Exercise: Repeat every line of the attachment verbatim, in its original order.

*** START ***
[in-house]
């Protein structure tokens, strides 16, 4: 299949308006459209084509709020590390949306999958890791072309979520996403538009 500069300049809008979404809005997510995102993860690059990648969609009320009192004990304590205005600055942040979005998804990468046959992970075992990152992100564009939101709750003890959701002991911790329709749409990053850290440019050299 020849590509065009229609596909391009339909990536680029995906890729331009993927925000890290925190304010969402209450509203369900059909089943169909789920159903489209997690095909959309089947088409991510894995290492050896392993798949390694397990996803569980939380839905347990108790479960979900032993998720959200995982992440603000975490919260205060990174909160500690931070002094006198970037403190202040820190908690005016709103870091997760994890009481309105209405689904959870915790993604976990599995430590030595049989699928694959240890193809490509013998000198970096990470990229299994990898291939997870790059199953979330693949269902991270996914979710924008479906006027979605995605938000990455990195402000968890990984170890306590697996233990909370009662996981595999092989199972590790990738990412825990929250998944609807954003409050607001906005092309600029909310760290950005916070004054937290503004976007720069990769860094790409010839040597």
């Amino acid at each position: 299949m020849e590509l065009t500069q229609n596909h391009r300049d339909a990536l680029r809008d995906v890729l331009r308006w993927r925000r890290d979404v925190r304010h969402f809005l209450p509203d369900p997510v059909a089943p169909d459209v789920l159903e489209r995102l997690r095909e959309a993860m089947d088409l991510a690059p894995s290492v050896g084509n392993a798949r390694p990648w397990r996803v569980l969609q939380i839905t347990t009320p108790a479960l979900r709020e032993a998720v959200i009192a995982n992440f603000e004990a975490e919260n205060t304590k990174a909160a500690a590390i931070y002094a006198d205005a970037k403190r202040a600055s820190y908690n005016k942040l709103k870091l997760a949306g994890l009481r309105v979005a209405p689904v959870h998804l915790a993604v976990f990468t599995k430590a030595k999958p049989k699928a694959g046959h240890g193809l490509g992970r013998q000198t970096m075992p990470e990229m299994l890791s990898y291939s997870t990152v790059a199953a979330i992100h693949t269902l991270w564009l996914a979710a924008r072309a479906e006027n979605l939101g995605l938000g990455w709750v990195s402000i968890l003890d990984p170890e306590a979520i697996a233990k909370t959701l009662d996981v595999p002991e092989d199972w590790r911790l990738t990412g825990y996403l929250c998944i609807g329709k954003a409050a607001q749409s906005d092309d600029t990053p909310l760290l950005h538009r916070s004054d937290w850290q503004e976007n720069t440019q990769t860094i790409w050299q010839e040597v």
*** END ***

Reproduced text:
[in-house]
């Protein structure tokens, strides 16, 4: 299949308006459209084509709020590390949306999958890791072309979520996403538009 500069300049809008979404809005997510995102993860690059990648969609009320009192004990304590205005600055942040979005998804990468046959992970075992990152992100564009939101709750003890959701002991911790329709749409990053850290440019050299 020849590509065009229609596909391009339909990536680029995906890729331009993927925000890290925190304010969402209450509203369900059909089943169909789920159903489209997690095909959309089947088409991510894995290492050896392993798949390694397990996803569980939380839905347990108790479960979900032993998720959200995982992440603000975490919260205060990174909160500690931070002094006198970037403190202040820190908690005016709103870091997760994890009481309105209405689904959870915790993604976990599995430590030595049989699928694959240890193809490509013998000198970096990470990229299994990898291939997870790059199953979330693949269902991270996914979710924008479906006027979605995605938000990455990195402000968890990984170890306590697996233990909370009662996981595999092989199972590790990738990412825990929250998944609807954003409050607001906005092309600029909310760290950005916070004054937290503004976007720069990769860094790409010839040597």
């Amino acid at each position: 299949m020849e590509l065009t500069q229609n596909h391009r300049d339909a990536l680029r809008d995906v890729l331009r308006w993927r925000r890290d979404v925190r304010h969402f809005l209450p509203d369900p997510v059909a089943p169909d459209v789920l159903e489209r995102l997690r095909e959309a993860m089947d088409l991510a690059p894995s290492v050896g084509n392993a798949r390694p990648w397990r996803v569980l969609q939380i839905t347990t009320p108790a479960l979900r709020e032993a998720v959200i009192a995982n992440f603000e004990a975490e919260n205060t304590k990174a909160a500690a590390i931070y002094a006198d205005a970037k403190r202040a600055s820190y908690n005016k942040l709103k870091l997760a949306g994890l009481r309105v979005a209405p689904v959870h998804l915790a993604v976990f990468t599995k430590a030595k999958p049989k699928a694959g046959h240890g193809l490509g992970r013998q000198t970096m075992p990470e990229m299994l890791s990898y291939s997870t990152v790059a199953a979330i992100h693949t269902l991270w564009l996914a979710a924008r072309a479906e006027n979605l939101g995605l938000g990455w709750v990195s402000i968890l003890d990984p170890e306590a979520i697996a233990k909370t959701l009662d996981v595999p002991e092989d199972w590790r911790l990738t990412g825990y996403l929250c998944i609807g329709k954003a409050a607001q749409s906005d092309d600029t990053p909310l760290l950005h538009r916070s004054d937290w850290q503004e976007n720069t440019q990769t860094i790409w050299q010839e040597v």